Lee's rains trigger historic flooding in New York and Pennsylvania
An extreme rainfall event unprecedented in recorded history has hit the Binghamton, New York area, where 7.49" of rain fell yesterday. This is the second year in a row Binghamton has recorded a greater than 1-in-100 year rain event; their previous all-time record was set last September, when 4.68" fell on Sep 30 - Oct. 1, 2010. Binghamton has also already broken its record for rainiest year in its history. Records go back to 1890 in the city. The rain has ended in Binghamton, with this morning's rain bringing the city's total rainfall for the 40-hour event to 9.02". The Susquehanna River at Binghamton has risen to 25.69', its highest level since records began in 1847, and is now spilling over the flood walls protecting the city, according to media reports. In Hershey, Pennsylvania, Swatara Creek is 19' over flood stage, and more than 9' above its record flood crest. Widespread flash flooding is occurring across the entire area, and over 120,000 people have been evacuated from their homes.


Figure 2. Seven-day precipitation amounts from Tropical Storm Lee and its remnants. Image credit: NOAA/AHPS.


Figure 3. The Susquehanna River at Binghamton has crested this afternoon at its highest flood height on record, 25.69'. Records at this gauge go back to 1847. Image credit: NOAA/AHPS.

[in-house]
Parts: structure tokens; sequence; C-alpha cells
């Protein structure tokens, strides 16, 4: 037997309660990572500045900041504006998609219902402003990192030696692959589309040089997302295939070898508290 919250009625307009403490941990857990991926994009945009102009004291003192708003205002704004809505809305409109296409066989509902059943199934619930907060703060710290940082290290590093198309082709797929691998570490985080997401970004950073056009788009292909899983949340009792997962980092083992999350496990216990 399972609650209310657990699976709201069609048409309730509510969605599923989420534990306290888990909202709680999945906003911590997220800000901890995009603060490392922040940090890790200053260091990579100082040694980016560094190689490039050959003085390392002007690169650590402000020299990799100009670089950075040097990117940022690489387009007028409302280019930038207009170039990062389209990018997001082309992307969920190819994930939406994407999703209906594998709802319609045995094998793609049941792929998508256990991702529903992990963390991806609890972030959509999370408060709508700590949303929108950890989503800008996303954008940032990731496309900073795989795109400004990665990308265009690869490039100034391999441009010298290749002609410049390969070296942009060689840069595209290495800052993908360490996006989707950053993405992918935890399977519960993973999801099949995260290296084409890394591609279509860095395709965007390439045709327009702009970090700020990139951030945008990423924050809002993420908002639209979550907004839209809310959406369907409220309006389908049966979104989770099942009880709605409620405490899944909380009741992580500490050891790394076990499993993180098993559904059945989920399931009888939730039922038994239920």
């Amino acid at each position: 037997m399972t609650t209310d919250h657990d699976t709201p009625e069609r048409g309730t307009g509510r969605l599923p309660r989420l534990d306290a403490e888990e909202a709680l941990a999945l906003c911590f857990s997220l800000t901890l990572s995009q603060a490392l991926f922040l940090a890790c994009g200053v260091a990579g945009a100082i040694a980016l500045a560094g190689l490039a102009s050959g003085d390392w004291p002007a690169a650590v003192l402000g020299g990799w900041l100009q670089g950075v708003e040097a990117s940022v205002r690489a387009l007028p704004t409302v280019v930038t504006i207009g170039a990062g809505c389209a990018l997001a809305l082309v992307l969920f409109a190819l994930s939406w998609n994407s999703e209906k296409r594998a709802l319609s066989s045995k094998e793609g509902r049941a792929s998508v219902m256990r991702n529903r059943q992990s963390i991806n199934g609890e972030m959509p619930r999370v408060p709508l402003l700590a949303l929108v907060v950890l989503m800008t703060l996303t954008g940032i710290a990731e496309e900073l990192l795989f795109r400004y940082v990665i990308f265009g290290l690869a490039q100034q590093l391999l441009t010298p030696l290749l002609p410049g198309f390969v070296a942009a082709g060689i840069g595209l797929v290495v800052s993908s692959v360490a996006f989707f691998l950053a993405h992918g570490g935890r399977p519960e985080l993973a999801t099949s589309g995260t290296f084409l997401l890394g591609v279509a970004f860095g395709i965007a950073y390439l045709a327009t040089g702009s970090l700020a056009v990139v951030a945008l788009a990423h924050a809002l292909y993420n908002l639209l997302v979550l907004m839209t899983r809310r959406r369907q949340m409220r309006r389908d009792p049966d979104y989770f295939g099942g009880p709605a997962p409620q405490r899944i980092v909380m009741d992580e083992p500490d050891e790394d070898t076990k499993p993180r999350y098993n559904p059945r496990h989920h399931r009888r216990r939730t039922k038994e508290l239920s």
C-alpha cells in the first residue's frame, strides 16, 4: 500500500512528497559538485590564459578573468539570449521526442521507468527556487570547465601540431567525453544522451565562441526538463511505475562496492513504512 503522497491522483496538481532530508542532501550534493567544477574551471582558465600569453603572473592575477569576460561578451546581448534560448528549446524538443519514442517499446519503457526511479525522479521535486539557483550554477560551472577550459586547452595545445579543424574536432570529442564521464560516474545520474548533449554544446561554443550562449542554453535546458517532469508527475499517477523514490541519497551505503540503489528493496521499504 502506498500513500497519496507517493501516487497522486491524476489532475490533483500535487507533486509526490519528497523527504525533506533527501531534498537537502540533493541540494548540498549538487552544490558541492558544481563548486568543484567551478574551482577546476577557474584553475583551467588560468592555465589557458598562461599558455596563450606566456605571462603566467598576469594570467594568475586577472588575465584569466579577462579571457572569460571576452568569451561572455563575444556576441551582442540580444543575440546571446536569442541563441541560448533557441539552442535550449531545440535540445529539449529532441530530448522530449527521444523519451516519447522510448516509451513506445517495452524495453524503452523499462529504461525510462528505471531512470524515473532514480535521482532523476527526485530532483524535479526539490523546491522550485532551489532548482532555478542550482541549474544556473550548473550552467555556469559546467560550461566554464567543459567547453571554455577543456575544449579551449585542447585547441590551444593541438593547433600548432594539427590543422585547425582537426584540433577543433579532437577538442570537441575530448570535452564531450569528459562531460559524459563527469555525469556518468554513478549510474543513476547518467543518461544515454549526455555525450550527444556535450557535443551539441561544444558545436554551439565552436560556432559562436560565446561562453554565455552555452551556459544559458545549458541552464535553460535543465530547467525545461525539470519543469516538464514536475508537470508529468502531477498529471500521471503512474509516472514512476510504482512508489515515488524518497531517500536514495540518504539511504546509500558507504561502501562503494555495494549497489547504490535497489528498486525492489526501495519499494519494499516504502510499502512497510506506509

Figure 4. In Hershey, Pennsylvania, Swatara Creek is 19' over flood stage, and more than 9' above its previous record flood crest. The river is forecast to crest at 27.2' (green lines are the predictions.) Records at this gage go back to 1930. Image credit: NOAA/AHPS.

The extreme rains are due the the remains of Tropical Storm Lee interacting with a stationary front draped along the Eastern U.S. Adding to the potent moisture mix last night was a stream of tropical moisture associated with Hurricane Katia that collided with the stationary front. You don't often see a major city break its all-time 24-hour precipitation record by a 60% margin, according to wunderground's weather historian, Christopher C. Burt, and he can't recall ever seeing it happen before. It's worth noting that the Susquehanna River Binghamton stream gage, which has been in operation since 1847, is due to be shut off in 3 weeks due to budget cuts. Here's the note at the USGS web site:

NOTICE (03/23/2011)--Data collection at this streamgage may be discontinued after October 1, 2011 due to funding reductions from partner agencies. Although historic data will remain accessible, no new data will be collected unless one or more new funding partners are found. Users who are willing to contribute funding to continue operation of this streamgage should contact Rob Breault or Ward Freeman of the USGS New York Water Science Center at 518-285-5658 or dc_ny@usgs.gov.